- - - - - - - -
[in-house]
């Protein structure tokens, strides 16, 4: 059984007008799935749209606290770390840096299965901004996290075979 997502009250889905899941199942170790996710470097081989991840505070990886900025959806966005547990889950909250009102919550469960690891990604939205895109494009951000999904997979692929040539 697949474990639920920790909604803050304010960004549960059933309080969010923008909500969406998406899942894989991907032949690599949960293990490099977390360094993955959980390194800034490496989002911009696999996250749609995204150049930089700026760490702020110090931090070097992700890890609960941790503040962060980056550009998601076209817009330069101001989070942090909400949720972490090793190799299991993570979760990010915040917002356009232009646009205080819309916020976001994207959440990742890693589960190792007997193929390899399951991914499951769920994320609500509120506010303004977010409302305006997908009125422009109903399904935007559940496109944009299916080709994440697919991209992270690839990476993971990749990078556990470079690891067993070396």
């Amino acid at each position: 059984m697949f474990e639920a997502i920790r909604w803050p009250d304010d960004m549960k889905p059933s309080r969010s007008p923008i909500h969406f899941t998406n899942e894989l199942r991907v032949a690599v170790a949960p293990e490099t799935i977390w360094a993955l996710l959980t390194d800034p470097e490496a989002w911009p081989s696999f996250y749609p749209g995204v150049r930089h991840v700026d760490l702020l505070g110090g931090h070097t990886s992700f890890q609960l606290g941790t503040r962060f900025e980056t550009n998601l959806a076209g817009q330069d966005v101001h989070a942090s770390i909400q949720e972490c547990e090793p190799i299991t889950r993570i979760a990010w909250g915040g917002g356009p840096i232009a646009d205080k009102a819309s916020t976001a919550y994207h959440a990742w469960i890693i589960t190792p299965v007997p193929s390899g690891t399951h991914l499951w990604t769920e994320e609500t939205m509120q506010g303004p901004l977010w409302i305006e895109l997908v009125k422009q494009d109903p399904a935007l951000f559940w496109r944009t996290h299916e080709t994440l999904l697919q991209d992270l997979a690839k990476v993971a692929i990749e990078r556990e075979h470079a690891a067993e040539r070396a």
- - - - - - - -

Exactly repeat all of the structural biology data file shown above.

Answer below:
[in-house]
């Protein structure tokens, strides 16, 4: 059984007008799935749209606290770390840096299965901004996290075979 997502009250889905899941199942170790996710470097081989991840505070990886900025959806966005547990889950909250009102919550469960690891990604939205895109494009951000999904997979692929040539 697949474990639920920790909604803050304010960004549960059933309080969010923008909500969406998406899942894989991907032949690599949960293990490099977390360094993955959980390194800034490496989002911009696999996250749609995204150049930089700026760490702020110090931090070097992700890890609960941790503040962060980056550009998601076209817009330069101001989070942090909400949720972490090793190799299991993570979760990010915040917002356009232009646009205080819309916020976001994207959440990742890693589960190792007997193929390899399951991914499951769920994320609500509120506010303004977010409302305006997908009125422009109903399904935007559940496109944009299916080709994440697919991209992270690839990476993971990749990078556990470079690891067993070396």
């Amino acid at each position: 059984m697949f474990e639920a997502i920790r909604w803050p009250d304010d960004m549960k889905p059933s309080r969010s007008p923008i909500h969406f899941t998406n899942e894989l199942r991907v032949a690599v170790a949960p293990e490099t799935i977390w360094a993955l996710l959980t390194d800034p470097e490496a989002w911009p081989s696999f996250y749609p749209g995204v150049r930089h991840v700026d760490l702020l505070g110090g931090h070097t990886s992700f890890q609960l606290g941790t503040r962060f900025e980056t550009n998601l959806a076209g817009q330069d966005v101001h989070a942090s770390i909400q949720e972490c547990e090793p190799i299991t889950r993570i979760a990010w909250g915040g917002g356009p840096i232009a646009d205080k009102a819309s916020t976001a919550y994207h959440a990742w469960i890693i589960t190792p299965v007997p193929s390899g690891t399951h991914l499951w990604t769920e994320e609500t939205m509120q506010g303004p901004l977010w409302i305006e895109l997908v009125k422009q494009d109903p399904a935007l951000f559940w496109r944009t996290h299916e080709t994440l999904l697919q991209d992270l997979a690839k990476v993971a692929i990749e990078r556990e075979h470079a690891a067993e040539r070396a």